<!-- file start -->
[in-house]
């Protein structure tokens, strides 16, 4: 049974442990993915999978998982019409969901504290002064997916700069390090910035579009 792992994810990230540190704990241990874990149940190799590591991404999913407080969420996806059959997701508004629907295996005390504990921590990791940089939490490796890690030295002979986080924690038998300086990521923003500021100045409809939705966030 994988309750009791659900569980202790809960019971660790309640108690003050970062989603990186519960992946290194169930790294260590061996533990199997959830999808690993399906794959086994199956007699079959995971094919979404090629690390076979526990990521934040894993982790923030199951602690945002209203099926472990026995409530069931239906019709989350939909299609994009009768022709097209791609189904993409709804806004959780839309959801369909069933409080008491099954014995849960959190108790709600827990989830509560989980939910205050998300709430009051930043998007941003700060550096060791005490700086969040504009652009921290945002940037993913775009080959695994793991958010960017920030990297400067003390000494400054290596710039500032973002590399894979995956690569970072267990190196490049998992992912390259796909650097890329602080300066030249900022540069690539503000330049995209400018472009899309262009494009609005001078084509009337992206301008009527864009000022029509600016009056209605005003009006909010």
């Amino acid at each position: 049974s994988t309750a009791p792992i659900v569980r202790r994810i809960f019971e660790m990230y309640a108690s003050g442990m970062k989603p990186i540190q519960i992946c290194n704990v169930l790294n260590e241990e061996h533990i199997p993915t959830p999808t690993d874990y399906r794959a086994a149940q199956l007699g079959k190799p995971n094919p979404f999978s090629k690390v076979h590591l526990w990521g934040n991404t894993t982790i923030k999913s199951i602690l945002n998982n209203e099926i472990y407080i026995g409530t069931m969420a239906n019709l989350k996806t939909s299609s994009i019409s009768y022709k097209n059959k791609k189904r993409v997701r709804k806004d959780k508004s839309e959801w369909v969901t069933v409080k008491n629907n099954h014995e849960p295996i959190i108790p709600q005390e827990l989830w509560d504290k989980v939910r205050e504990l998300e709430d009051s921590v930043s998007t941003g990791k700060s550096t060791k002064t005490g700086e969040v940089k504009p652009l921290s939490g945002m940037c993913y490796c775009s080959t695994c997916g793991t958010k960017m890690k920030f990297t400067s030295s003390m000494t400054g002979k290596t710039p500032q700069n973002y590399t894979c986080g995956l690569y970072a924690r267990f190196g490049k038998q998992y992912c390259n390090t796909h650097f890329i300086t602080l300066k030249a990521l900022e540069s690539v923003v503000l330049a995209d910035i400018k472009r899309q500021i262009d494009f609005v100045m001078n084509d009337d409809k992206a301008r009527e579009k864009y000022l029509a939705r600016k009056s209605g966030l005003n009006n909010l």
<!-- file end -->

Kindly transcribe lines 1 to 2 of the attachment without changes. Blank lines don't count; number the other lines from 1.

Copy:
[in-house]
């Protein structure tokens, strides 16, 4: 049974442990993915999978998982019409969901504290002064997916700069390090910035579009 792992994810990230540190704990241990874990149940190799590591991404999913407080969420996806059959997701508004629907295996005390504990921590990791940089939490490796890690030295002979986080924690038998300086990521923003500021100045409809939705966030 994988309750009791659900569980202790809960019971660790309640108690003050970062989603990186519960992946290194169930790294260590061996533990199997959830999808690993399906794959086994199956007699079959995971094919979404090629690390076979526990990521934040894993982790923030199951602690945002209203099926472990026995409530069931239906019709989350939909299609994009009768022709097209791609189904993409709804806004959780839309959801369909069933409080008491099954014995849960959190108790709600827990989830509560989980939910205050998300709430009051930043998007941003700060550096060791005490700086969040504009652009921290945002940037993913775009080959695994793991958010960017920030990297400067003390000494400054290596710039500032973002590399894979995956690569970072267990190196490049998992992912390259796909650097890329602080300066030249900022540069690539503000330049995209400018472009899309262009494009609005001078084509009337992206301008009527864009000022029509600016009056209605005003009006909010």